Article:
It wasn’t until I was in that ventilation shaft that I realized I’d missed an obvious comparison. I was not a mutant or a superhero—I was Alice.
Yeah, that one made me wince a little after I was out of there. I think I might go with the tormented version of Alice in the video game and not one of the movie adaptations, though. Not that I’d ever be able to slice and dice with a deck of cards—that would be awesome, but we’ve already discussed my lack of coordination.
Larabee would probably be willing to make me some of her other weapons, though. He could make that cold wand somehow or maybe the jacks. Or the exploding jack-in-the-box. No, not that one. I always managed to blow myself up with that one in the game…
“Clayton, are you still there? What are they talking about?” Larabee’s voice was getting worried, and Clay knew that he had to answer. He should already have answered. He was still having a hard time focusing, though, between the cramped space and the way his head ached. “Clayton?”
“Ooh, never let me shift in a small space like this again. Ever. This hurts, and not just because I can’t move because I’m too freaking big—and I do mean freaking in this case because, let’s face it, that’s what I am, a freak,” Clayton grumbled miserably. His head was killing him, and he had already missed most of the conversation that he’d crawled up here to hear. “I need to get out of this place, Larabee.”
“Agreed, but you need to wait twenty minutes to shift,” his friend reminded him, and Clay tried not to grown. “Keep listening. Get as much as you can from their conversation.”
Yeah, that wasn’t going to happen. “Why can’t we just plant a bug?”
“Here? In this building? Of all places?” Larabee demanded. It was kind of a dumb question, but Clayton wasn’t exactly at his best at the moment—if he ever was. “Do you want to get arrested for espionage and locked away in Guantanamo Bay or worse for the rest of your life?”
It was probably going to happen anyway. He was stuck at the moment, and he wasn’t sure he had any way of getting out of here—definitely no explanation if he got caught. “And this kind of spying is any better?”
“Well… Who’s going to believe that you fit in there?”
“Good point,” Clay agreed. He shifted again, but there was no relief in it—he was still too big. He was having a wonderful Alice moment here. He was too big. He could use that getting smaller elixir any time now. “Why didn’t we have me bring a recorder at least?”
“Hmm. Good question.”
Clay groaned and shut his eyes. “Wake me when it’s been twenty minutes. I’m not going to get anything out of this conversation. I can’t focus. I can’t believe I hit my head that hard.”
“You’d think it would be thicker and more damage resistant.”
“Shut up, Larabee.”
“Has it been twenty minutes?”
“Try an hour. I haven’t been able to wake you up. You must really have done a number on that head of yours,” Larabee said, a bit of relief in his voice. “Come on. You have to get out of there now.”
“I’m getting,” Clay agreed quickly. He didn’t want to be in here any longer than he had to be. He just wanted to get out and go home. He didn’t care if he still had hours left of work. He was taking the rest of the day off. He needed it for health reasons. Shifting into a small child, he felt some relief from the pressure in here, but not much. He needed to remember the way to go back, and hopefully he wouldn’t hit anything since it wasn’t like he could conveniently turn around in the ventilation shaft. It wasn’t big enough for that even when he was small. “They should make these things bigger.”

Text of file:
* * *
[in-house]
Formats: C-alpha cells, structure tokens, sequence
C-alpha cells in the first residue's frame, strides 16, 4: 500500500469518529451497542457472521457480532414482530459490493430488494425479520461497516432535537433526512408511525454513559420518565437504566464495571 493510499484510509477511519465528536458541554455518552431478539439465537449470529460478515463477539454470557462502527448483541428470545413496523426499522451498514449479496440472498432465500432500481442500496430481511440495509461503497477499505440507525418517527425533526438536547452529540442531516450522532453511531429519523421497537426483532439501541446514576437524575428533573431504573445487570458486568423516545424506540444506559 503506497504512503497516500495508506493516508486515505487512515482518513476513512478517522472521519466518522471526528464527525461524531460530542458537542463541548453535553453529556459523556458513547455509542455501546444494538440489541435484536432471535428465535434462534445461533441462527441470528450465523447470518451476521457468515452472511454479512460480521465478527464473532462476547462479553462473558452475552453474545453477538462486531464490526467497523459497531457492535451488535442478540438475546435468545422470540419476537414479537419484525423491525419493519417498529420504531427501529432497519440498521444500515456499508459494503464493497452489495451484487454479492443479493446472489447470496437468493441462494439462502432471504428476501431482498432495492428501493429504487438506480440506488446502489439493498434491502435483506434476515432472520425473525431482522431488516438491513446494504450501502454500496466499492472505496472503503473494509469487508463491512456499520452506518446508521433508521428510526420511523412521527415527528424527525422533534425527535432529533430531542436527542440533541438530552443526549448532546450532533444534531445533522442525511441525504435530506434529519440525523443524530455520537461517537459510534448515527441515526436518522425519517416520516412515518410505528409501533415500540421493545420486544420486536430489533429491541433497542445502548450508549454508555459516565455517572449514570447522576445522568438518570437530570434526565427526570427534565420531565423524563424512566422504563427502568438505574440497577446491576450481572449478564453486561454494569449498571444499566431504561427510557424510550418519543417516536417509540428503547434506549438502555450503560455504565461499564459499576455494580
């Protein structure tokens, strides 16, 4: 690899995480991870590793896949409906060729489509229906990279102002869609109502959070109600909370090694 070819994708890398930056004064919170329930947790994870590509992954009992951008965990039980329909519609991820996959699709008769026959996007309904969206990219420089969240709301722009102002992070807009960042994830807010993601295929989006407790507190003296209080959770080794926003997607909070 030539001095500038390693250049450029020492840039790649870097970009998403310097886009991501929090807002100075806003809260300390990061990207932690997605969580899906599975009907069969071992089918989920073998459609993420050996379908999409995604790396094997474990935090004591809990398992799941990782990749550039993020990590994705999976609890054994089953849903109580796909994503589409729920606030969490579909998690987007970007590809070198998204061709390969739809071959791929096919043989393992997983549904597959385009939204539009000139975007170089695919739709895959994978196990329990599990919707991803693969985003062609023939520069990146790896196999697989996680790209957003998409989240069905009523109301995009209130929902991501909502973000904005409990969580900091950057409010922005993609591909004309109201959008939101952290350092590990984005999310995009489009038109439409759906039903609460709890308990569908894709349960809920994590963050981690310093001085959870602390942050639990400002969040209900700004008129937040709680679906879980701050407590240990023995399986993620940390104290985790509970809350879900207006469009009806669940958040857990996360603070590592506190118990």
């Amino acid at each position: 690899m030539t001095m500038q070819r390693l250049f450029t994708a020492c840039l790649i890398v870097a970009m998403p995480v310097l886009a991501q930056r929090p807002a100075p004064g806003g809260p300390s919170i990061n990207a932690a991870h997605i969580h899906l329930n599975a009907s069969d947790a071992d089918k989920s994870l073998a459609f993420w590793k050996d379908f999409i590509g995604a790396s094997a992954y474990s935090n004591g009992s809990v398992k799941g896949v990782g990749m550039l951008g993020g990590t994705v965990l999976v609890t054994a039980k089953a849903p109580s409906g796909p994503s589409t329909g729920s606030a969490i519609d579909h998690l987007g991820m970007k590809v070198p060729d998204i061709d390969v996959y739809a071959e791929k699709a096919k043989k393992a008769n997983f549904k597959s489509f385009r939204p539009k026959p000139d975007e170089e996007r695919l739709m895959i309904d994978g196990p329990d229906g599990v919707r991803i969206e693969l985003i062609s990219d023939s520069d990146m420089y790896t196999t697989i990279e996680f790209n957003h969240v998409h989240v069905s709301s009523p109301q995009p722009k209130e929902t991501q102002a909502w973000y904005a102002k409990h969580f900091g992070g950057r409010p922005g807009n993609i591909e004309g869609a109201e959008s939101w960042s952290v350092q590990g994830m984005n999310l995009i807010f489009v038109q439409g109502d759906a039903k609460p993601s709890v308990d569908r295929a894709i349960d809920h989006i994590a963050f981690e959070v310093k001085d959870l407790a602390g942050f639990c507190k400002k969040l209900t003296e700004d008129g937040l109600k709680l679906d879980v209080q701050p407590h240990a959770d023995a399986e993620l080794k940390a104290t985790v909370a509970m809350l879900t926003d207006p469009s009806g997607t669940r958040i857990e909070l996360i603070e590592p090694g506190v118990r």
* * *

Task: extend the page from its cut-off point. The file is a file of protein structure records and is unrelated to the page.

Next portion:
“They’re small for a reason, Clay. No one wants someone up there crawling around, not in a place like this. Still, you’re the only one who could really do it.”
“I don’t care. That was unpleasant. I still can’t control those random shifts, and I could have gotten stuck. I don’t ever want to do this whole vent shaft thing again,” Clayton muttered, shaking his head.
“That was such a waste of time.”
“It was not. You learned a few things, didn’t you?”
“Like never go in the ventilation shaft again? Yeah, did learn that. Definitely. Learned I can give myself a concussion with surprising ease, and that I apparently stress out in small spaces for some reason.”
“And you sound funny as hell when you’re that size, talking like a regular person, with an echo in a metal shaft,” Larabee added, cracking up. Clayton shook his head, annoyed. He didn’t need this right now. He was going to get out of here and go home and then he could tell April about his failure of a day, let her mock him a little and maybe get some sympathy care for his head. That was good enough for him.
“Aren’t you out of there yet?”
“No, I don’t see the open panel, just give me a—”
“A what? Clayton? What just happened?”
“Oh, someone was kind enough to shut the panel I’d opened but not screw it shut, so I didn’t see it. On the one hand, it’s good that I wasn’t trapped up there, but I just fell through the ceiling,” Clayton muttered, curling up against himself and moaning in pain.
“Did you at least shift on the way down?”
“No time for that.”
“Maybe you should practice that.”
“Yeah, right after I peel myself off the floor. I need to go home,” he said. He saw a nice welcoming black. “Or I could just go to sleep here…”